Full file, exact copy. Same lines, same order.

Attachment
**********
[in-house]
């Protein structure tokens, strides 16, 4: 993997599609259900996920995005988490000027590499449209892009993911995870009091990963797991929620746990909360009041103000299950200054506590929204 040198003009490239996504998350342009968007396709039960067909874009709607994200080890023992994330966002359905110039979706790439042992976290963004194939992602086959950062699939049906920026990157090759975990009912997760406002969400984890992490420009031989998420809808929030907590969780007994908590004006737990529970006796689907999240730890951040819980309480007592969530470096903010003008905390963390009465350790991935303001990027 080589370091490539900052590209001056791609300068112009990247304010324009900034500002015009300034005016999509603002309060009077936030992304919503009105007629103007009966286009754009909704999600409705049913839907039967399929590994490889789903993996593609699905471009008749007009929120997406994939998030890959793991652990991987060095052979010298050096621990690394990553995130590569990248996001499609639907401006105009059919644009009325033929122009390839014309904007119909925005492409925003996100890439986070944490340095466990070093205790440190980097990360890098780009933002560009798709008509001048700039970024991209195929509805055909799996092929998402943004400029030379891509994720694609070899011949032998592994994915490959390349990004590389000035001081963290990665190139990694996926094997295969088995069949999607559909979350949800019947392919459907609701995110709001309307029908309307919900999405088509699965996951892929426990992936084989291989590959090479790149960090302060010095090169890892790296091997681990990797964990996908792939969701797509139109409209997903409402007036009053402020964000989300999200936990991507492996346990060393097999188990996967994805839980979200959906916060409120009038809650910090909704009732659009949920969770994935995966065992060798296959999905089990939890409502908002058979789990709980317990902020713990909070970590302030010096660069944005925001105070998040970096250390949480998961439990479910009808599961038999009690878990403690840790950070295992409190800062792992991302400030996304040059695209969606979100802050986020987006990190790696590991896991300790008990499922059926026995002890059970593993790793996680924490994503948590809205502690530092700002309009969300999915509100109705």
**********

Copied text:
[in-house]
């Protein structure tokens, strides 16, 4: 993997599609259900996920995005988490000027590499449209892009993911995870009091990963797991929620746990909360009041103000299950200054506590929204 040198003009490239996504998350342009968007396709039960067909874009709607994200080890023992994330966002359905110039979706790439042992976290963004194939992602086959950062699939049906920026990157090759975990009912997760406002969400984890992490420009031989998420809808929030907590969780007994908590004006737990529970006796689907999240730890951040819980309480007592969530470096903010003008905390963390009465350790991935303001990027 080589370091490539900052590209001056791609300068112009990247304010324009900034500002015009300034005016999509603002309060009077936030992304919503009105007629103007009966286009754009909704999600409705049913839907039967399929590994490889789903993996593609699905471009008749007009929120997406994939998030890959793991652990991987060095052979010298050096621990690394990553995130590569990248996001499609639907401006105009059919644009009325033929122009390839014309904007119909925005492409925003996100890439986070944490340095466990070093205790440190980097990360890098780009933002560009798709008509001048700039970024991209195929509805055909799996092929998402943004400029030379891509994720694609070899011949032998592994994915490959390349990004590389000035001081963290990665190139990694996926094997295969088995069949999607559909979350949800019947392919459907609701995110709001309307029908309307919900999405088509699965996951892929426990992936084989291989590959090479790149960090302060010095090169890892790296091997681990990797964990996908792939969701797509139109409209997903409402007036009053402020964000989300999200936990991507492996346990060393097999188990996967994805839980979200959906916060409120009038809650910090909704009732659009949920969770994935995966065992060798296959999905089990939890409502908002058979789990709980317990902020713990909070970590302030010096660069944005925001105070998040970096250390949480998961439990479910009808599961038999009690878990403690840790950070295992409190800062792992991302400030996304040059695209969606979100802050986020987006990190790696590991896991300790008990499922059926026995002890059970593993790793996680924490994503948590809205502690530092700002309009969300999915509100109705």